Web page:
The two ways people react to our upcoming holiday plans

It all started with a death in the family. And a secret prayer to be able to spend more time with my extended relatives.

Sometime around Thanksgiving every year, my husband and I sit down and think about our travel plans for Christmas. He works in a restaurant with limited time off and the rest of our family lives 800 miles away, so going home for Christmas is never a simple matter. As it was shaping up this year, we were going to get about five days in Illinois with our families. Enough time to drive for a whole day, celebrate some Christmases and drive for another whole day.

I’ve been missing my family, thus the secret prayer to find a way to spend more time with them. The kids have a long school break and my husband was the only one who needed to be back at a certain time. (It was a secret prayer because I don’t like sounding disappointed by our circumstances. After all, I married him with full knowledge that one day we would live in Pennsylvania. I just didn’t anticipate how hard it would be to be so far away from everyone else.)

Then my uncle, who lives in Colorado, died, and we started asking different questions.

Are we going to Colorado?

Who is going to Colorado?

When are we going to Colorado?

How are we getting there?

My uncle was the sort of person who didn’t want people to make a fuss, so he wanted no funeral service, only to be cremated and have his ashes scattered in the mountains (an impossibility in the winter months).

But the rest of us need closure and to be together, so the planning began. During the holiday break, when several family members have time off because they work for school districts, a trip to Colorado would happen.

The catch? Several of those family members do not like to fly, so this would be a road trip.

Unwilling to subject ourselves to a possible 16-hour drive with a day off followed by another possible 16-hour drive (did you know Denver is 1,500 miles from where we live in Pennsylvania?!?), my husband suggested something crazy. (At least it sounded crazy to me.)

“Why don’t we fly home?”

We have lived in Pennsylvania for more than six years and have never flown back to Illinois. Mainly because it’s expensive and not perfectly convenient. Since there are four of us, we still need a vehicle in Illinois, so loading up the van and driving for a day or overnight has always been the preferred option.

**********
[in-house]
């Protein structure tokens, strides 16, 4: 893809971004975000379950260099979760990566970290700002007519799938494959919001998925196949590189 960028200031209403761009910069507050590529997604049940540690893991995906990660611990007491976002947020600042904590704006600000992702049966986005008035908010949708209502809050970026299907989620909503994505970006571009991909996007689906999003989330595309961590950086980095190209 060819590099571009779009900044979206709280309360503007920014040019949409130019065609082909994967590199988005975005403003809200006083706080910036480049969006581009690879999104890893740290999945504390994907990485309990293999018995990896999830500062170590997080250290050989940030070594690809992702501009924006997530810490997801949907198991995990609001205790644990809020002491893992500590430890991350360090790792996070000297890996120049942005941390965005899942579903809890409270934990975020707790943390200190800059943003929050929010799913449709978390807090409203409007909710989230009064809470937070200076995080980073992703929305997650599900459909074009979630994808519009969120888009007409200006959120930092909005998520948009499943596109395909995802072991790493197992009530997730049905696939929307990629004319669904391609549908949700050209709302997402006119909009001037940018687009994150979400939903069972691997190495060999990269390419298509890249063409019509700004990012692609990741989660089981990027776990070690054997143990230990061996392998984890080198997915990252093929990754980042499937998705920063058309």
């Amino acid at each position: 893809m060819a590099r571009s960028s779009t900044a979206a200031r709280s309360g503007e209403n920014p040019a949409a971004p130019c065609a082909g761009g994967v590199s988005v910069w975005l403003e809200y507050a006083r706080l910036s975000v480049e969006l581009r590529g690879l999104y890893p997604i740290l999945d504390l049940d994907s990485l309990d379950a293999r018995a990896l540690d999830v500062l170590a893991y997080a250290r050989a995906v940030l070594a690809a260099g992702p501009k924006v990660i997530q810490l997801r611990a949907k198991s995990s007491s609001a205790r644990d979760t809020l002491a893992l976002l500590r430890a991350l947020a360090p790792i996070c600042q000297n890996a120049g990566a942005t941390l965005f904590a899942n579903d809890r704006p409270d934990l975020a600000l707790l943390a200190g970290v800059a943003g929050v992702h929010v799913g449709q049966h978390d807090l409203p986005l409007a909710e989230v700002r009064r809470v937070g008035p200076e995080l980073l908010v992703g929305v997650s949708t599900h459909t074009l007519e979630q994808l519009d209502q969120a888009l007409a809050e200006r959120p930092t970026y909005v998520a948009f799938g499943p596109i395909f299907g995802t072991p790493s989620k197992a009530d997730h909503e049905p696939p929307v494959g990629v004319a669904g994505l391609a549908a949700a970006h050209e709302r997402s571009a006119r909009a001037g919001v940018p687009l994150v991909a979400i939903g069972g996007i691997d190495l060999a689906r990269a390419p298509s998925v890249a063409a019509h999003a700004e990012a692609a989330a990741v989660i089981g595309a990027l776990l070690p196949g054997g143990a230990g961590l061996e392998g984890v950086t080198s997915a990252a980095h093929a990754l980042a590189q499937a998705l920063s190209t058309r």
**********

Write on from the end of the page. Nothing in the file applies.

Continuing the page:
Until now.

After my initial shock and near-refusal, the idea grew on me. We would arrive in Illinois considerably fresher and certainly earlier than if we drove, and because we would only be in our hometown area for a few days, not having our own vehicle isn’t too much of an issue.

So plans came together. We booked tickets. We arranged flights and school and work schedules.

And that is only part of the adventure.

Forrest Cavale | Creative Commons | via unsplash

Forrest Cavale | Creative Commons | via unsplash

The second leg of our Christmas vacation involves four generations of family in an RV driving across the Midwest Plains to Denver for a long weekend of grieving, celebrating and being together. It also involves one of our particular foursome flying back to Pennsylvania from Denver so he can return to work and the rest of us spending a few extra days in Illinois with a yet-to-be-determined rendezvous somewhere between Illinois and Pennsylvania.

If you’re still with me, you’re probably thinking one of two things. I know this, not because I’m a mind reader, but because every person I’ve told this plan to has had one of these two reactions and nothing in-between.

One reaction is: “That’s awesome! You guys are going to have so much fun! What an adventure! I’ve always wanted to do that!”

The other is: “Wow. That sounds … interesting. I’ll pray for you.”

Honestly, I waver between both of those feelings–excitement and terror. Because, let’s face it, this could be the most awesome thing to ever happen to our family or it could be a total disaster. (In reality, it will probably have moments of both). Either way, this will be one of our most memorable holidays ever.

And that’s worth something.

So, I can’t promise you a bunch of blog posts from the road because I’m not exactly sure what all we’re taking with us. But, if you’re interested in following along the adventure on Facebook, Twitter and/or Instagram, I’m going to use the hashtag #XCountryXmas for all travel related posts. (You can find me on Goodreads to see all the books I read while we travel, too.) I will be writing down memorable quotes, journaling my thoughts and taking pictures along the way, hoping to bring you a share of our memories in the new year.

And just to give you a teaser, here’s the first memorable quote for the trip to come.

Me: Izzy, I e-mailed you teacher today and she said to have a good trip and that you were excited.

Izzy (the first-grader): Yeah, and I might even see the Platte River.

Me: How do you know about the Platte River?

Izzy: My teacher told me. It’s in Nebraska. I can’t wait to go through Nebraska.

Me: I think you’re going to be disappointed. (No offense to Nebraska.)

To epic road trips and beyond! (And Merry Christmas, Happy New Year and all that jazz!)


3 thoughts on “The two ways people react to our upcoming holiday plans

  1. Pingback: » The two ways people react to our upcoming holiday plans

  2. Tell Izzy she will be able to see the Platte River in Nebraska as you cross over some of it and drive by some of it and she can see some of the river in Denver and she will be able to see the Pioneer Museum in Nebraska cause it goes over I-80

  3. Pingback: The blessing and burden of family | Living Echoes

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